Wimbledon – Coco Gauff and the pressure: I felt like people would only like me if I won”

The air of nothing, Coco Gauff is the second favorite of Wimbledon among the bookmakers. Everyone will agree to admit that all this has absolutely no importance, apart from what it says about the new status of the American, who is still only 18 years old. Since her final at Roland-Garros at the beginning of June, she has entered a new phase in her career, which allows her to take a first and little look back. Because if she is still very young, Miss Gauff has already been there for a long time.

In an interview granted Thursday to the English daily The Telegraph, she admits that some things were complicated for her to understand. And she takes responsibility for it. Coco wanted everything, right away. After beating Venus Williams at Wimbledon in 2019, just 15 years old, she did not hesitate to claim that she expected, according to the term used at the time, to win the US Open in stride. She had been unceremoniously released in the round of 16 by Naomi Osaka.

Coco Gauff after her defeat in the final at Roland-Garros.

Credit: Getty Images


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Because she has, from her earliest childhood (she joined Patrick Mouratoglou’s Academy at the age of only 10), she felt indebted to the whole world. “If I could give Coco three years ago one piece of advice, it would be: ‘You’re crazy, you put too much pressure on yourself. she was crazy“, she admits today. It’s called maturity. “When I was a little younger, when I was like 15 or 16 let’s say, I felt like people would only like me if I won.“, explains the American.

She claims to have understood that the external gaze was not necessarily linked to what she was doing, but to what she was. “Many people told me that they would support me no matter what, whether I win or lose and these messages did me a lot of good, it almost brought tears to my eyes“, he says again.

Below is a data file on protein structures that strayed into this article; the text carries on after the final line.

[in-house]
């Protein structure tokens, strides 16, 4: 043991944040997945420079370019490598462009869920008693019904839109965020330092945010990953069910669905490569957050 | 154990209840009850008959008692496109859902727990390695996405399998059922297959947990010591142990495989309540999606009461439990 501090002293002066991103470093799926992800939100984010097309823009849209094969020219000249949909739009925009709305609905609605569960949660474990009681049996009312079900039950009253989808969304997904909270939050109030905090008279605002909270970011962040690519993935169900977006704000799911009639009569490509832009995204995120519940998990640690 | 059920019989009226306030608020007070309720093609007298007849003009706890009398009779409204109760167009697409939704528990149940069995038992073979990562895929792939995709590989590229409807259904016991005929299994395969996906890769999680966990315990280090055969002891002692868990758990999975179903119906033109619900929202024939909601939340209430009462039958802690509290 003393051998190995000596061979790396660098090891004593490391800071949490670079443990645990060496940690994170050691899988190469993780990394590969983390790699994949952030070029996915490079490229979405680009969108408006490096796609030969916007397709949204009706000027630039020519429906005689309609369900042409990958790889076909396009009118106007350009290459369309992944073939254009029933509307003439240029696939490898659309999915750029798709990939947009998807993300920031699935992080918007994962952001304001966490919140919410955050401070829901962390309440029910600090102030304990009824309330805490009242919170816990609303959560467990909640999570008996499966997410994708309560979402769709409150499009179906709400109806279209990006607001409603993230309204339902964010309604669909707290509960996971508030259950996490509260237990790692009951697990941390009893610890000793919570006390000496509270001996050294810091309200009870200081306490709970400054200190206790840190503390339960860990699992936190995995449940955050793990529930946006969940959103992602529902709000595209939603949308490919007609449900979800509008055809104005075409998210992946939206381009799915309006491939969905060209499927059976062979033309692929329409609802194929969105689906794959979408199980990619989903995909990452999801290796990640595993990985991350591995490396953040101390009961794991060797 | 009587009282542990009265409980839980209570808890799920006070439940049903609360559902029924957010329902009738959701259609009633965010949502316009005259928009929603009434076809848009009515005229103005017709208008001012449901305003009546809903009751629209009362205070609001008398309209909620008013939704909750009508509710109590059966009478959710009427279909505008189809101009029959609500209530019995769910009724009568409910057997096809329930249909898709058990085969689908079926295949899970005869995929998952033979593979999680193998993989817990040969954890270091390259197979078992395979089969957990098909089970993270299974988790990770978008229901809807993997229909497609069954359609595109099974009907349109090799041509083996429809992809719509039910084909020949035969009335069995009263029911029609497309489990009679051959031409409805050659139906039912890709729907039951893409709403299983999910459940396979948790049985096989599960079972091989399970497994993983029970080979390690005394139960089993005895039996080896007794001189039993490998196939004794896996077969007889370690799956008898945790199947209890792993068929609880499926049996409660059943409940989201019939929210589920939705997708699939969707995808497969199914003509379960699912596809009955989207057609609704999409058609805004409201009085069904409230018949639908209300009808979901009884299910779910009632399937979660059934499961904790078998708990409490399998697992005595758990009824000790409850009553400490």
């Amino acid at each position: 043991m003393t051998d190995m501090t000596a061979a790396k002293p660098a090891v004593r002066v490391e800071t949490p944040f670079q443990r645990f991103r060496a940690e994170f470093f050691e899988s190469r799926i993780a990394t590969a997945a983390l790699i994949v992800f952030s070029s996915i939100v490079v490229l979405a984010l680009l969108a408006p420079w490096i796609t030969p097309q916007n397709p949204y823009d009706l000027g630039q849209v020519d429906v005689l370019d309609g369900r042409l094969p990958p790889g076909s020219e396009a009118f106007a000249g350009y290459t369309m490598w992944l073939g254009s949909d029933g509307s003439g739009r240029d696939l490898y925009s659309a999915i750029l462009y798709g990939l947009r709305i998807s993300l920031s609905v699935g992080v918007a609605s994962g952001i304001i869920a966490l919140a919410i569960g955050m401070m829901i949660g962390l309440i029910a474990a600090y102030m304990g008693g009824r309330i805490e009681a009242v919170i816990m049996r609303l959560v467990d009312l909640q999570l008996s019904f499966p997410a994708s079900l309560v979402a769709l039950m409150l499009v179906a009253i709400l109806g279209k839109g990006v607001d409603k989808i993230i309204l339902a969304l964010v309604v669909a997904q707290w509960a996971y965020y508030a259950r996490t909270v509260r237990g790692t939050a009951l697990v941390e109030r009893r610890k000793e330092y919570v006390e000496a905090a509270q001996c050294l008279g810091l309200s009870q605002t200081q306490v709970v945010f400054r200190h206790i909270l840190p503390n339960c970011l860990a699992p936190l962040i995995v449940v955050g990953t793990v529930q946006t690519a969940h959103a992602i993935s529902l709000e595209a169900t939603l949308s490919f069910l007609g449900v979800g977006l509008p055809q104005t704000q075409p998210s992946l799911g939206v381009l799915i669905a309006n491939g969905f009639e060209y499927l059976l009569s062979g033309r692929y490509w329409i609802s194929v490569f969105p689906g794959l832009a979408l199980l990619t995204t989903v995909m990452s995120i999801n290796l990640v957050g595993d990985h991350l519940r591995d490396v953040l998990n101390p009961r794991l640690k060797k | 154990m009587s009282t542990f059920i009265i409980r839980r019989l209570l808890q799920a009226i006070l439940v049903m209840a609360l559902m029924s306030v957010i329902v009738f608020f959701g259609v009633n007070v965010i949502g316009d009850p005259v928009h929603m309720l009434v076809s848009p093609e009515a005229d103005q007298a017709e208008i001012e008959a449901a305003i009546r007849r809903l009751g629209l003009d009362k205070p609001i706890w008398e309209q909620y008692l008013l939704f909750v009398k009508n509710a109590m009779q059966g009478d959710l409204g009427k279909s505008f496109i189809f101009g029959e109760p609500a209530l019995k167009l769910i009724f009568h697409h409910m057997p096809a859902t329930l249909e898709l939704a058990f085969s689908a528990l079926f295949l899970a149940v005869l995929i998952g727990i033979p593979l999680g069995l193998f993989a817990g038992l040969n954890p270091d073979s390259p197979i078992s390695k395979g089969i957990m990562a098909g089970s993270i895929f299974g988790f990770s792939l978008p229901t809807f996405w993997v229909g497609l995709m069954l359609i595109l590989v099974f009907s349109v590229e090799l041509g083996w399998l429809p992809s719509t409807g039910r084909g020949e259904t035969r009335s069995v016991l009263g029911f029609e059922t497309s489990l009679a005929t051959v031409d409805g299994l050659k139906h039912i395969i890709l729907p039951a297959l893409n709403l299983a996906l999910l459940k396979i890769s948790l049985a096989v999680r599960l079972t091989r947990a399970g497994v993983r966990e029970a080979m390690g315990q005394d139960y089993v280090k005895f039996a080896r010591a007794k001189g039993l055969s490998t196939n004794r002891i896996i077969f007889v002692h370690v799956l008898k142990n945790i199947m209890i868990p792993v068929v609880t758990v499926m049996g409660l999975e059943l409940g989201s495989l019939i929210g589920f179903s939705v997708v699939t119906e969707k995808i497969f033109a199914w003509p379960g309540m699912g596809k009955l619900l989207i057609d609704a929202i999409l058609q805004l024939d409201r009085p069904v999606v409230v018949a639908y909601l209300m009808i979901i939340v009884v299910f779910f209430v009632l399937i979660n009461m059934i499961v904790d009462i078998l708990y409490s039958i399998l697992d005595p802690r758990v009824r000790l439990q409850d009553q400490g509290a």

Here you are like the queen

The player is now much more comfortable with her ambitions, as the young woman is with her positions. Coco Gauff never hesitates to say what she thinks or to mean what she says. At 16, in February 2020, his speech in Delray Beach, Florida, on racism and Black Lives Matters had struck people.

I think it’s important for me to talk about it, she assumes. If I don’t, I’m doing my family a disservice, because all of them – and my grandmother in particular – were activists in one way or another, so I would have the impression of betraying the people who came before me, my ancestors.”

On the heights of world tennis, no one has however preceded her in her family. On this ground, she writes her own story. His first Grand Slam title may not be far away. She wouldn’t mind him intervening at Wimbledon. “The other tournaments, I would say it’s pop culture. Of urban culture. Here, it’s different, it’s unique and that’s why I love Wimbledon so much. Here you are like the queen.

It may be literally in two weeks. Coco Gauff is eager to do battle, especially with her rivals of the new generation, with whom she is forging a special bond. “Girls like Iga (Swiatek) or Emma (Raducanu), we met a lot in the juniors or in the ITF, she explains. We were in the same tournaments. Seeing people you’ve known for a long time succeed is cool. I always support Iga, Emma or Leylah (Fernandez, Ed). When I’m not against them.”

Coco Gauff (Wimbledon 2021)

Credit: Getty Images


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